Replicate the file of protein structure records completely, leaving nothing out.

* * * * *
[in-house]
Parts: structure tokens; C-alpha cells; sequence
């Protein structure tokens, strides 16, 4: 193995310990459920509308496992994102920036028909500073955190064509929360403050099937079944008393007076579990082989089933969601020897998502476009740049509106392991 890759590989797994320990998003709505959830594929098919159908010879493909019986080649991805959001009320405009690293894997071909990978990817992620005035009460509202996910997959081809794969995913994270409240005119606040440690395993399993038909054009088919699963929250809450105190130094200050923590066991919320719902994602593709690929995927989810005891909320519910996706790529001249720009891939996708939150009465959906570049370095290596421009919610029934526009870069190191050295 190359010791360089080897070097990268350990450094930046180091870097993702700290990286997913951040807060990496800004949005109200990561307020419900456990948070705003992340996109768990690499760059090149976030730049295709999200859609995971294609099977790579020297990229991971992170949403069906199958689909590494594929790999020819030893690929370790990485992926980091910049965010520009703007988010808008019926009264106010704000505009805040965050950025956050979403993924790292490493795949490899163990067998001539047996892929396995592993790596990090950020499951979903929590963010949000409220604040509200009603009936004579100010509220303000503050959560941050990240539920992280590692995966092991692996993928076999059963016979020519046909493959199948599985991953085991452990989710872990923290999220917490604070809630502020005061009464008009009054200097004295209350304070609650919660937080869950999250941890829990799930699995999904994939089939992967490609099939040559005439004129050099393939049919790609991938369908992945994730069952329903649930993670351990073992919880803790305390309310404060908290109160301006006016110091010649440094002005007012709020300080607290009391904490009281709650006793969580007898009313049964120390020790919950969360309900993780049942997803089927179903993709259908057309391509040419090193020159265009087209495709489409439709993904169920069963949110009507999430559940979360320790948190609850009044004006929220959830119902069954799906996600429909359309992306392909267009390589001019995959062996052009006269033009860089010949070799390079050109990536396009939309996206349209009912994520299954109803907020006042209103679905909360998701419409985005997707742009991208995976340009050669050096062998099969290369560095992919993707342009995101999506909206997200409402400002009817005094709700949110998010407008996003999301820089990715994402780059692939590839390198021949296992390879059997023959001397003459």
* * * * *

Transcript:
[in-house]
Parts: structure tokens; C-alpha cells; sequence
């Protein structure tokens, strides 16, 4: 193995310990459920509308496992994102920036028909500073955190064509929360403050099937079944008393007076579990082989089933969601020897998502476009740049509106392991 890759590989797994320990998003709505959830594929098919159908010879493909019986080649991805959001009320405009690293894997071909990978990817992620005035009460509202996910997959081809794969995913994270409240005119606040440690395993399993038909054009088919699963929250809450105190130094200050923590066991919320719902994602593709690929995927989810005891909320519910996706790529001249720009891939996708939150009465959906570049370095290596421009919610029934526009870069190191050295 190359010791360089080897070097990268350990450094930046180091870097993702700290990286997913951040807060990496800004949005109200990561307020419900456990948070705003992340996109768990690499760059090149976030730049295709999200859609995971294609099977790579020297990229991971992170949403069906199958689909590494594929790999020819030893690929370790990485992926980091910049965010520009703007988010808008019926009264106010704000505009805040965050950025956050979403993924790292490493795949490899163990067998001539047996892929396995592993790596990090950020499951979903929590963010949000409220604040509200009603009936004579100010509220303000503050959560941050990240539920992280590692995966092991692996993928076999059963016979020519046909493959199948599985991953085991452990989710872990923290999220917490604070809630502020005061009464008009009054200097004295209350304070609650919660937080869950999250941890829990799930699995999904994939089939992967490609099939040559005439004129050099393939049919790609991938369908992945994730069952329903649930993670351990073992919880803790305390309310404060908290109160301006006016110091010649440094002005007012709020300080607290009391904490009281709650006793969580007898009313049964120390020790919950969360309900993780049942997803089927179903993709259908057309391509040419090193020159265009087209495709489409439709993904169920069963949110009507999430559940979360320790948190609850009044004006929220959830119902069954799906996600429909359309992306392909267009390589001019995959062996052009006269033009860089010949070799390079050109990536396009939309996206349209009912994520299954109803907020006042209103679905909360998701419409985005997707742009991208995976340009050669050096062998099969290369560095992919993707342009995101999506909206997200409402400002009817005094709700949110998010407008996003999301820089990715994402780059692939590839390198021949296992390879059997023959001397003459």